Hisssss, crackle, pop pop!
The Jamaican kitchens I’ve had the pleasure of being in are always full of distinct sounds and smells. From waking up to the sound of dumplings being fried for an early breakfast to the smell of chicken being stewed amid a medley of seasonings, there are certain things one can expect to experience in most Jamaican kitchens.
Having spent my fair share of time in the kitchen (ok yes I would live in there if I could), I quickly decided that learning about Jamaican food would be an important priority for me. While there are a multitude of similarities shared by American and Jamaican amateur cuisinaires, I’d like to highlight some of the distinct features of the Jamaican kitchen. Without further ado:
Green bananas: Nope, I do not mean bananas awaiting ripening. A common Jamaican staple food is the boiled green banana, which can be eaten with just about anything. Consequently, they are the one Jamaican food item that I outright refuse to eat. This is saying a lot considering what I’ve already ingested (chicken foot, pig skin with hair still on it, chicken liver and kidney, etc.).
Yams: Similar to green nanners, yams are a Jamaican staple. When a Jamaican says “food,” they’re usually referring to yams. If you think you know what I mean by yams, you’re probably mistaken. There are more types of yams than I can count, and the ones you buy here are typically larger than a small child’s head.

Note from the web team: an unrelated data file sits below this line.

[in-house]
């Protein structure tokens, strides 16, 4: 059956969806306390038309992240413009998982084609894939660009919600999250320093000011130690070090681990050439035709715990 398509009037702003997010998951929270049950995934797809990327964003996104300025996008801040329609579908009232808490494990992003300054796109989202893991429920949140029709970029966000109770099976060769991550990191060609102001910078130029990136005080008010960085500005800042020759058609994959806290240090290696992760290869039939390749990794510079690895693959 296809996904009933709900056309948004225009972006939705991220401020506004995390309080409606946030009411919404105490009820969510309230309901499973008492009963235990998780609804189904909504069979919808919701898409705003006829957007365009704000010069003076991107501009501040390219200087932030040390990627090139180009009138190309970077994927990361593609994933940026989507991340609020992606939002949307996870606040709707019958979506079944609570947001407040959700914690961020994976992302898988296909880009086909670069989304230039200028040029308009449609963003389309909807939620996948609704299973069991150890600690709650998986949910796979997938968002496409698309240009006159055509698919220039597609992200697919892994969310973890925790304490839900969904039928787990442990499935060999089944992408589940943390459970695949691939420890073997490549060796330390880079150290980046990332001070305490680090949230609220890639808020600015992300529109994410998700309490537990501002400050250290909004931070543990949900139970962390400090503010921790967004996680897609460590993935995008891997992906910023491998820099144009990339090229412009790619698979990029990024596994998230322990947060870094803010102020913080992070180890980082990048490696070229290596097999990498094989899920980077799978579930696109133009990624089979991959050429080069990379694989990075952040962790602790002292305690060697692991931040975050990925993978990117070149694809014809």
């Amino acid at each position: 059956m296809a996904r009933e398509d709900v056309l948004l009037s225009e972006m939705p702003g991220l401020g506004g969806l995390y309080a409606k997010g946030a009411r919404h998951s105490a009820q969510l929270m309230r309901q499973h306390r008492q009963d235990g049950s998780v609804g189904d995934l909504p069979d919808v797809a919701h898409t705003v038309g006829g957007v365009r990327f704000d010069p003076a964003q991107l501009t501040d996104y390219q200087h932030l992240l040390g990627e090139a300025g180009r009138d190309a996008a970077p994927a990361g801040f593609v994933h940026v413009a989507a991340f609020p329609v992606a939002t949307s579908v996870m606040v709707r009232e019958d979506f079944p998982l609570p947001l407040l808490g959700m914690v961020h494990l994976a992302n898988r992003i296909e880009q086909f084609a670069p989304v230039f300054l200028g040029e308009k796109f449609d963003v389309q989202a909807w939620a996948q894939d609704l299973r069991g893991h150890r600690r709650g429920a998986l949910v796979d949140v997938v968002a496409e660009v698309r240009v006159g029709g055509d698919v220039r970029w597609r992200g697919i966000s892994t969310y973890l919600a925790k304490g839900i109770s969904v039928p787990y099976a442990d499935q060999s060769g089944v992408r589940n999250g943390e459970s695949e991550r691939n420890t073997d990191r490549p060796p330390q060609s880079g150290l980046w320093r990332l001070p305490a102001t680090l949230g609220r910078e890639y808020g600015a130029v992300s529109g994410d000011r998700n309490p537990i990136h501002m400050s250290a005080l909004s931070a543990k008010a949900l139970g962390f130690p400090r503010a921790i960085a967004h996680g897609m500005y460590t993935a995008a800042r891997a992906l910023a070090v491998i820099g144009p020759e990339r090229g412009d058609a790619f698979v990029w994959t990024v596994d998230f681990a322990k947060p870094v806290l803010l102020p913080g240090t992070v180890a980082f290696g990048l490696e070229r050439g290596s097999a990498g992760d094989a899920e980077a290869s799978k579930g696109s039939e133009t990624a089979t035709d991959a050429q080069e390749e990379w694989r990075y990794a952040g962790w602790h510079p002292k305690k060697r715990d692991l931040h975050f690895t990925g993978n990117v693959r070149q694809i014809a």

Sweetened Condensed Milk: This sticky sweetness is used to make porridge, to liven up desserts, and oft’ paired with instant coffee. Does this stuff remind anyone else of vintage America? No Jamaican kitchen is lacking its Betty.
Caawn Meal n Flowuh: Cornmeal and flour are used to make lots of things- from boiled dumplings to fried dumplings to porridge to gravy. These are always on hand.
Coconut Milk Powder: Easier to carry back home than its canned relative, less effort than grating a coconut and making it yourself. This convenient pouch is used in preparing the coveted rice and peas for Sunday dinners, as well as in puddings and curries.
Escallion, thyme & black peppuh: These three are like the holy trinity. If you’re seasoning meat to prepare in nearly any style, you’re going to need these in abundance. Throw in some gaalic and you’re set!
Dutchie: AKA Dutch pot, a dutchie is used to cook just about everything- from curried goat to ackee and saltfish. As in:
Food Covers: Bugs in Jamrock are no joke, and Jamaicans are hyperaware of this. There are always lots of these babies floating around to protect yo s%*t!
I’ve been spending lots of time with my host mom in the kitchen; in our house, it’s an open, inviting gathering place. Look out for many more updates, including cooking tutorials and dish highlights! Until then, lieta an walk gud.